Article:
The Federal Reserve just raised interest rates for the second time in three months, signaling a dramatic quickening of its prior pace.
For the first time in more than a decade, Fed policymakers are turning increasingly hawkish out of concern over ongoing labor market tightening, evidence of building inflationary pressure and the surge of business, consumer and investor sentiment following the surprise election of President Donald Trump.
This hawkish turn — a typical late-cycle move by central banks — is made unique by the fact that Wall Street has surged in recent years thanks to an unprecedented monetary stimulus. Never in recorded human history have interest rates been as low as they've been in recent years.
Higher interest rates nearly always result in recession and bear markets (with only a few "soft landings" the exception). But now, with asset valuations across the spectrum stretching into questionable territory even as price volatility remains extremely low, one wonders: Will this Fed tightening result in something much worse?
Nearly every segment of the market is expensive. U.S. equity valuations have only been higher during the run-up to the 1929 and 2000 market crashes. Bond yields remain low and bond spreads remain compressed. Commodity prices have rebounded from their early 2016 lows.
But vulnerabilities are appearing. Crude oil is sliding further below the $50-a-barrel threshold as inventory and oversupply concerns reappear. High-yield corporate bonds are selling off in sympathy, as investors once again worry about the solvency of high-cost U.S. shale producers.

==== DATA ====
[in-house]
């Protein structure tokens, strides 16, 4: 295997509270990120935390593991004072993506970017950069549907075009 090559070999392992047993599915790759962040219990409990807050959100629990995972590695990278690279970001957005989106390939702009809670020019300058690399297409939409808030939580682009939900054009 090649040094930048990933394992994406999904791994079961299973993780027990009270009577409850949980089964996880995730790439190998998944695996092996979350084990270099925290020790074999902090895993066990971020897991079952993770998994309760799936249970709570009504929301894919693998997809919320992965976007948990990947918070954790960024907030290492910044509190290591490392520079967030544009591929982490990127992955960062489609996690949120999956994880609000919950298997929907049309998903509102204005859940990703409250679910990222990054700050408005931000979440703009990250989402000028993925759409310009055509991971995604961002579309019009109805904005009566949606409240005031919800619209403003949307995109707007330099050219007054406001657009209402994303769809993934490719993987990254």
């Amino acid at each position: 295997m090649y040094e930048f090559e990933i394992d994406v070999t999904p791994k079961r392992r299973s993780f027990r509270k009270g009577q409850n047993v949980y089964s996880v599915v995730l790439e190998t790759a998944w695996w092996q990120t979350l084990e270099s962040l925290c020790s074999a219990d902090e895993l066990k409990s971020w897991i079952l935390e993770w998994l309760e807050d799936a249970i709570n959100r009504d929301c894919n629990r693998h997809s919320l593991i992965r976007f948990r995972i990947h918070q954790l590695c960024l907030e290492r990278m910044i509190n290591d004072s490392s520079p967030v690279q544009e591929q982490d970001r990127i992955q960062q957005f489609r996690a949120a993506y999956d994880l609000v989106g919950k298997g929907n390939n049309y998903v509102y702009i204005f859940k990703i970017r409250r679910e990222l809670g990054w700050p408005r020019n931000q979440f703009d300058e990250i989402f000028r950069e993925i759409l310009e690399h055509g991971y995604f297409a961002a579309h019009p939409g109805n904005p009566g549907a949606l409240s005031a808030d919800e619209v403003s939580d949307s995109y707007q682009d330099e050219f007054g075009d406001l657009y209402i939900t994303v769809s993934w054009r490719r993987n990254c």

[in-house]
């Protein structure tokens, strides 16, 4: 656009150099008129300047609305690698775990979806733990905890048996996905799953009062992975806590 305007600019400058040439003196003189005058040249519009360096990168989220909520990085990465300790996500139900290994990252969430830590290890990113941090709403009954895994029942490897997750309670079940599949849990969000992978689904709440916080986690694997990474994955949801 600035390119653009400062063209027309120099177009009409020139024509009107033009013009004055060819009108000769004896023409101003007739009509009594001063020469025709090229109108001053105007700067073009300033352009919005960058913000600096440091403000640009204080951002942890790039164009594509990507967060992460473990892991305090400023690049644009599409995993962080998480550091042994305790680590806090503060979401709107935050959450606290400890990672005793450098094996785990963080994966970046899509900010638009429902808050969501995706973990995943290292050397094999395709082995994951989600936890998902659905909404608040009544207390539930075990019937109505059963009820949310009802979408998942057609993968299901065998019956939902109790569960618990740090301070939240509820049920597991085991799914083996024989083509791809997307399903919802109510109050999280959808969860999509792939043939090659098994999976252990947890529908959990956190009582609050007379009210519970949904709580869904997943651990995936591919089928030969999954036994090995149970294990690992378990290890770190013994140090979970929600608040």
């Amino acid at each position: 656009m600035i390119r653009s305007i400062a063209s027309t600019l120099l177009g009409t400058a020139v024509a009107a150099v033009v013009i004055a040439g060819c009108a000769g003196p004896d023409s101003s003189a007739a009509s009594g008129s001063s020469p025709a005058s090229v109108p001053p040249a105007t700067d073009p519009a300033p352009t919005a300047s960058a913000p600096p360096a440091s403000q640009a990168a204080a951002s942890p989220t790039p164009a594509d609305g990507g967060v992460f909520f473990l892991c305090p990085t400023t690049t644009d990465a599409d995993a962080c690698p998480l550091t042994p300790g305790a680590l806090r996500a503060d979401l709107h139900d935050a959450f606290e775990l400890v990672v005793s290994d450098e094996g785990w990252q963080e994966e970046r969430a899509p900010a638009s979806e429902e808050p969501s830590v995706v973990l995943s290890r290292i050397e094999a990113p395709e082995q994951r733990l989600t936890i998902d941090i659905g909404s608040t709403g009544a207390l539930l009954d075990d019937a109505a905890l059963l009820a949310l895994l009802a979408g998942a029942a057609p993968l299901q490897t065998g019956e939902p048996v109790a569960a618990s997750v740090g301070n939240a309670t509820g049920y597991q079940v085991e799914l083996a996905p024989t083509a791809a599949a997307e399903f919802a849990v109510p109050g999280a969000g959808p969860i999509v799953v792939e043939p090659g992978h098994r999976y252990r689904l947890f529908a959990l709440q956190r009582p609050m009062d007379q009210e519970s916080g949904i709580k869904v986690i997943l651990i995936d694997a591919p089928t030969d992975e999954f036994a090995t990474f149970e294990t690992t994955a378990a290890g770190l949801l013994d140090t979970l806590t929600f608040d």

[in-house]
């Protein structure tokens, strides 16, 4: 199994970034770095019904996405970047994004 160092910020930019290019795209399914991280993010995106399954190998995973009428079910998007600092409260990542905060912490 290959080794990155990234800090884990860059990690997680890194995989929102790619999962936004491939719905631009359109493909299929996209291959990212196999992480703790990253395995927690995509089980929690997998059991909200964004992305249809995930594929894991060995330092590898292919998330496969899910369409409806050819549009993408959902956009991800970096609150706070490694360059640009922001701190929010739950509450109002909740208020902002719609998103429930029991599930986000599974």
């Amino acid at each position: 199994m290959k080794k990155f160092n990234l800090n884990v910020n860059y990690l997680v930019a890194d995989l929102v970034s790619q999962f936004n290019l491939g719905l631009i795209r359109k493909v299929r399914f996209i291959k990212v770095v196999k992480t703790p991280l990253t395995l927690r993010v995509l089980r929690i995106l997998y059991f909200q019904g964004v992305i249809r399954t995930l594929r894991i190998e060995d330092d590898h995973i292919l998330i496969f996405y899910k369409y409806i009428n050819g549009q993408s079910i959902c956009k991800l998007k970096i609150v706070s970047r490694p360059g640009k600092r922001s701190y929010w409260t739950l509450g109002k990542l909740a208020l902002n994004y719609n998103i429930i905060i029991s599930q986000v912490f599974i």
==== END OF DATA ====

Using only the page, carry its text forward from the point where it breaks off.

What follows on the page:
A turnabout, if that's what this is, is in a very early state: The Bank of America Merrill Lynch High Yield B Effective Yield stands at 6 percent, up from a post-election low of 5.5 percent but well off the high of 10.2 percent hit in February 2016 as energy prices were bombing out.
Yet Wall Street is beginning to sound the alarm as inflation heats up. On Tuesday, the latest producer price inflation data showed inflation is running at its fastest pace in five years. Consumer price inflation has also been on the rise, driven by higher shelter costs, among other things.
Goldman Sachs strategist David Kostin wrote in a note to clients last weekend that investors "will soon capitulate on their expectation of upside" to their earnings growth forecasts for the year. Part of the reason is that the tax cuts expected from the Trump administration are increasingly unlikely to occur before 2018.
In a note on Tuesday, Kostin expanded upon this outlook by downgrading equities outright. He warned that, with "growth momentum nearing its peak and rates increasing further with a hawkish Fed," the balance of risk for investors looks increasingly negative. The risk is made worse by elevated valuation levels, which as noted in the chart below, have historically led to larger and more painful selloffs.
Goldman economists have penciled in three rate hikes for 2017, to come in March, June and September. They also expect the Fed to start its balance-sheet normalization — that is, the process of reversing the heavy bond-buying done under the QE1, QE2 and QE3 programs — sometime in the fourth quarter.
Investors are ill prepared for a big breakout in volatility, as large-cap stocks have now gone more than 100 days without even so much as a 1 percent selloff. That's the longest streak of calm since 1995. It can’t last forever.
Anthony Mirhaydari is founder of the Edge (ETFs) and Edge Pro (Options) investment advisory newsletters. A two-week and four-week free trial offer has been extended to readers of The Fiscal Times. Redeem by clicking the links above.